Seward Park

Third Place Books Seward Park is open for limited, in-store browsing and curbside pickup daily from 9am to 6pm. For the health and safety of our staff and community, customers are required to follow our Code of Conduct while on the premises.

While our in-store event programming is paused, we're hosting an array of virtual programming with your favorite (and soon to be favorite) authors! You can check our event calendar here. Our book clubs are also meeting virtually on Zoom.

Raconteur (our on-site restaurant, bar, and cafe) are closed. We'll be bringing in a new restaurant partner as soon as possible and apologize for the inconvenience.

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Third Place Seward Park is a general-interest bookstore featuring new and used books with a used-book buying counter open seven days a week. We opened our doors in May of 2016 in the Seward Park neighborhood of south Seattle. Our Seward Park location continues the Third Place mission of providing a gathering space for its community by hosting over 200 events a year, including:

  • nationally-touring authors, such as James McBride, Marc Maron, Phoebe Robinson, and Timothy Snyder
  • local authors, such as Anastacia Renee, Shaun David Hutchinson, and John Medina
  • a monthly reading by The African-American Writers' Alliance (second Monday of every month at 7pm)
  • a monthly Story Time for Grown Ups (third Sunday of every month at 7pm)

. We also host nine monthly book clubs:

Throughout the year, Third Place Books Seward Park hosts Give Back Fundraisers that have raised thousands of dollars for our local schools and community organizations. For information and to schedule a Give Back Fundraiser, see our informational page.

Latest Staff Picks

I'll Give You The Sun is the story of twins told before and after their lives are rent by tragedy. Nelson writes with magical exuberance that portrays and demonstrates how creativity can change our perception of the world. This is a book of twists and complicated relationships, asking how we can do better by our loved ones.

Picked by Elijah

This wry and experimental book tells the story of an ailing marriage in a series of short, tangential dispatches--at some times a journal, others a commonplace book. Offill uses blank space expertly to foster connections between paragraphs and characters. Few other books are so memorable, or feel so much like memory.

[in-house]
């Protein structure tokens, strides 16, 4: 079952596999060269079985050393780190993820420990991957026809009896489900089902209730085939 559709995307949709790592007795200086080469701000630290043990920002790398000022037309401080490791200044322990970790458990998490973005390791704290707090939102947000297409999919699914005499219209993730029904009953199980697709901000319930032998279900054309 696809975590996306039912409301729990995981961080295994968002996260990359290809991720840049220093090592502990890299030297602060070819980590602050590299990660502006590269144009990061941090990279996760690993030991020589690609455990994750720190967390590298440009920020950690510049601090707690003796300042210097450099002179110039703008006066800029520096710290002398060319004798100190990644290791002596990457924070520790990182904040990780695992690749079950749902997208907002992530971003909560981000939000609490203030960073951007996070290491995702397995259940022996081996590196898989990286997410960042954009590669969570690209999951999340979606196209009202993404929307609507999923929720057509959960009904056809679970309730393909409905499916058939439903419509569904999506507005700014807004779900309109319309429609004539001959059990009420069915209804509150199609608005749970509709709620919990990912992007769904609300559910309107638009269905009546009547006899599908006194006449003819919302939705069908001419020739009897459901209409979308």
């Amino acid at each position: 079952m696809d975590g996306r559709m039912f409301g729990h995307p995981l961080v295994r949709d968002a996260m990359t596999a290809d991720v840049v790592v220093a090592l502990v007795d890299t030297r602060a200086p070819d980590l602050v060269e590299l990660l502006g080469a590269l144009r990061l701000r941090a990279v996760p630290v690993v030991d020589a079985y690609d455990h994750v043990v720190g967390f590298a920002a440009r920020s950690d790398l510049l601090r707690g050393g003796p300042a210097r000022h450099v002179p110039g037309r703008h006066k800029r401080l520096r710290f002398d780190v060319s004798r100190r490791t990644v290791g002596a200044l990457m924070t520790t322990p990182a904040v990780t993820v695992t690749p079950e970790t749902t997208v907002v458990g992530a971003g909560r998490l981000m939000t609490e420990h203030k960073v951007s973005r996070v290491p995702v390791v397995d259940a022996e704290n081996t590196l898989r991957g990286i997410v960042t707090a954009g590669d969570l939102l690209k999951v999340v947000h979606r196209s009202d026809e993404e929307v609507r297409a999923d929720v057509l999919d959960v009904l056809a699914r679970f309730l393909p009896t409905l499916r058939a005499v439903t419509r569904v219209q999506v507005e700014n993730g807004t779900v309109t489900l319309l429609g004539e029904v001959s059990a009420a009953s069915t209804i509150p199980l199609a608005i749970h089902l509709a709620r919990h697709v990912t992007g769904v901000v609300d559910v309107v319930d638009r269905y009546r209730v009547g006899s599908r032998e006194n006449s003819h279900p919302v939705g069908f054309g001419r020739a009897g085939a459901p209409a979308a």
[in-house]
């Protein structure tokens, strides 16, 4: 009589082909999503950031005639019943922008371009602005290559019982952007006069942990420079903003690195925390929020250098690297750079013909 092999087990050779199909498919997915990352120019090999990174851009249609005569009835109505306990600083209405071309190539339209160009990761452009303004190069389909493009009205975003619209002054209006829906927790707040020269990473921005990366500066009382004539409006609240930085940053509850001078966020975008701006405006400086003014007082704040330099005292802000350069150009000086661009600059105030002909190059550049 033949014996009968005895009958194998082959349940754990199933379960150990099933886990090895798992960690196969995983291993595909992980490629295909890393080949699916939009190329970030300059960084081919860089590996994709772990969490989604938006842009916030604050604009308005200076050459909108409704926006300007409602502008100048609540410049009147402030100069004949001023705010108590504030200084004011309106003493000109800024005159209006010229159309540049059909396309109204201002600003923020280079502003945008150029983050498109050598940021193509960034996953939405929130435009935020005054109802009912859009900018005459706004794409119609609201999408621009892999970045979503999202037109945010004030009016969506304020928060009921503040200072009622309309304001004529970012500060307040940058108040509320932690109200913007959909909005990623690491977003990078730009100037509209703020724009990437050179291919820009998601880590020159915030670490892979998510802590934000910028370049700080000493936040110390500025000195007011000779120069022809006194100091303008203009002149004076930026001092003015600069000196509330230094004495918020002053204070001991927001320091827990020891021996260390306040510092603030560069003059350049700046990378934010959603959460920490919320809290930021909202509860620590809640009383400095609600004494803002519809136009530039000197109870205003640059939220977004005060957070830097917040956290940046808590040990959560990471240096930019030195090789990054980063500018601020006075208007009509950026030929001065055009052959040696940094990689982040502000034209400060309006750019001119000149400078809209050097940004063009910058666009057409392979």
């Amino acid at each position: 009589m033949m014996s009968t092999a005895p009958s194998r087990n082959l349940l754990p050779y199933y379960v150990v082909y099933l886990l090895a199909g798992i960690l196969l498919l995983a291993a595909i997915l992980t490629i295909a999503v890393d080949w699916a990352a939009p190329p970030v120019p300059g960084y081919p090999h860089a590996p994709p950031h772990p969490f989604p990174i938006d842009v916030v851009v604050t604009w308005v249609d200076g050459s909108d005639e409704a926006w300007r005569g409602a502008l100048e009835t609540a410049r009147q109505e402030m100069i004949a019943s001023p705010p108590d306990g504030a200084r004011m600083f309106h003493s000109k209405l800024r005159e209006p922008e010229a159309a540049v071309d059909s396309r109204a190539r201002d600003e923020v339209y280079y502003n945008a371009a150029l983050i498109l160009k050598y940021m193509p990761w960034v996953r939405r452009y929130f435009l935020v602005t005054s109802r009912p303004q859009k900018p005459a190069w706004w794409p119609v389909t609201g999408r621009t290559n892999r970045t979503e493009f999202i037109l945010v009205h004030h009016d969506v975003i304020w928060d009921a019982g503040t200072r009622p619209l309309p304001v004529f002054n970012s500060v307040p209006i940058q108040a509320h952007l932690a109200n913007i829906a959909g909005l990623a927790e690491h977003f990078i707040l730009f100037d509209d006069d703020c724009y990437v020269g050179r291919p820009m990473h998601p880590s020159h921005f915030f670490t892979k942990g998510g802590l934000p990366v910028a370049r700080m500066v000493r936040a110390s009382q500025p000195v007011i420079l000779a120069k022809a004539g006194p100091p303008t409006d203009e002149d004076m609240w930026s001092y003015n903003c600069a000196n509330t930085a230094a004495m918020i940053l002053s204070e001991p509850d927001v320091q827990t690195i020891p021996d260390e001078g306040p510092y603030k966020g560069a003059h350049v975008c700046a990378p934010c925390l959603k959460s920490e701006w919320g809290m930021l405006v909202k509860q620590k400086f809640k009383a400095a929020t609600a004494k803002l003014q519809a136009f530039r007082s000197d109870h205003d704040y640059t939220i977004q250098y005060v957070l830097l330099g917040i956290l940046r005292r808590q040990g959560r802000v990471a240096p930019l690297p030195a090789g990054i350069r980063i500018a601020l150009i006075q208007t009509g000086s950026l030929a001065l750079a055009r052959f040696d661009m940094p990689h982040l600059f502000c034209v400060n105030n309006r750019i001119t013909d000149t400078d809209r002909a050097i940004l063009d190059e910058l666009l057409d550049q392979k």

Picked by Elijah

I have been making false starts into the world of naturally leaven breads for five years now. Of an entire shelf of baking books, only Tartine Bread turned homemade sourdough into a comprehensible and enjoyable process. I am now drowning in the heady, yeasty aroma of homemade bread, afloat in loaves to my neck. A kitchen must-have.

Picked by Elijah

In this eponymous retelling, Spokane author Sharma Shields merges myth with the modern catastrophes of nuclear proliferation and environmental devastation. Don't come here for hope. Shields's writing is graphic and prescient, demanding that we listen to women--before it is too late.

Picked by Elijah

In the spirit of upcoming turkey carcasses, here is the most decadently pus-soaked and maggot-riddled book I've ever had the privilege of reading. Surgery, belying its present, was once a barbaric exercise in brute strength and swift scalpelwork. Only thanks to the iconoclastic work of doctors like Joseph Lister and William T.G. Morton are procedures possible without unbearable agony and rapid infection. This medical history is brisk, riveting, nauseating, and unrelentingly fun.

Picked by Elijah

It's unclear if this book is prose or poetry (or that hateful nonanswer "prose-poetry"). Certainly, though, Nelson has crafted a crucial treatise on love and loneliness that interrogates the many natures of such emotions. I can only say that this book doesn't answer any questions, and that I will keep rereading it to revisit those that it raises.

Picked by Elijah

Jia Tolentino, of The New Yorker aplomb, in this collection demonstrates that, for a cultural critic, no norm is beneath observation. Tolentino writes like a contemporary anthropologist: rummaging through our artifacts and explaining them to us, wondering aloud how they became so misshapen. Written for every reader, your life will only be improved, and changed, by picking up a copy.

Picked by Elijah

Miss college? Love baseball? Lust after your school president? I don't either, so the depth to which I reveled in this book surprised me. Harbach's swooping sports odyssey is sentence-level funny in a way that tempers its growing bleakness, with characters who are troubled and human and who tangle into ornate, fragile knots. Is this book an allegory? Sure, but who knows for what. Life, probably.

Picked by Elijah

Featured in this collection is an essay from 2018 that, in passing, mentions the increasing likelihood of a pandemic and the return of fascism. Which is to say, Gabbert writes with an eerie prescience suggesting that, if one reads enough, and from disparate enough sources, they can predict the future. Of course, this is a big ask for most people--so I recommend they read this book instead.

Picked by Elijah